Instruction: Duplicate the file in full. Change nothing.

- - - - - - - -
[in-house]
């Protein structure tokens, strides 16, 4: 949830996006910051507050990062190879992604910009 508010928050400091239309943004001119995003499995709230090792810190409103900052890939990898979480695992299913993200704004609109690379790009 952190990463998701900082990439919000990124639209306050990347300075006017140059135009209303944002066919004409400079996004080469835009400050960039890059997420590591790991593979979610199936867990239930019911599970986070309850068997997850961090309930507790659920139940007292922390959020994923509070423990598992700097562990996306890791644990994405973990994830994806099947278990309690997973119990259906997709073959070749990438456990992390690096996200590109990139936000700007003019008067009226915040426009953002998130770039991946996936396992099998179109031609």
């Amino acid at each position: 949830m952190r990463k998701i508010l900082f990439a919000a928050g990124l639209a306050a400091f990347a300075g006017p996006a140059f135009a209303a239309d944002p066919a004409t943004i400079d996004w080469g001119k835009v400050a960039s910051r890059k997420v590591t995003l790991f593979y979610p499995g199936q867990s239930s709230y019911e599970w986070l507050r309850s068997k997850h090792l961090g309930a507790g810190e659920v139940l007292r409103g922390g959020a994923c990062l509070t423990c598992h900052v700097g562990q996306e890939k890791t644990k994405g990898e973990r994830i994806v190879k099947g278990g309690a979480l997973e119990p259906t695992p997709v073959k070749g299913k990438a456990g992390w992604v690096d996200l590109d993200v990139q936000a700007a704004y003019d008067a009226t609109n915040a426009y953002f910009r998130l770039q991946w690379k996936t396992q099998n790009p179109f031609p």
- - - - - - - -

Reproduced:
[in-house]
């Protein structure tokens, strides 16, 4: 949830996006910051507050990062190879992604910009 508010928050400091239309943004001119995003499995709230090792810190409103900052890939990898979480695992299913993200704004609109690379790009 952190990463998701900082990439919000990124639209306050990347300075006017140059135009209303944002066919004409400079996004080469835009400050960039890059997420590591790991593979979610199936867990239930019911599970986070309850068997997850961090309930507790659920139940007292922390959020994923509070423990598992700097562990996306890791644990994405973990994830994806099947278990309690997973119990259906997709073959070749990438456990992390690096996200590109990139936000700007003019008067009226915040426009953002998130770039991946996936396992099998179109031609």
């Amino acid at each position: 949830m952190r990463k998701i508010l900082f990439a919000a928050g990124l639209a306050a400091f990347a300075g006017p996006a140059f135009a209303a239309d944002p066919a004409t943004i400079d996004w080469g001119k835009v400050a960039s910051r890059k997420v590591t995003l790991f593979y979610p499995g199936q867990s239930s709230y019911e599970w986070l507050r309850s068997k997850h090792l961090g309930a507790g810190e659920v139940l007292r409103g922390g959020a994923c990062l509070t423990c598992h900052v700097g562990q996306e890939k890791t644990k994405g990898e973990r994830i994806v190879k099947g278990g309690a979480l997973e119990p259906t695992p997709v073959k070749g299913k990438a456990g992390w992604v690096d996200l590109d993200v990139q936000a700007a704004y003019d008067a009226t609109n915040a426009y953002f910009r998130l770039q991946w690379k996936t396992q099998n790009p179109f031609p």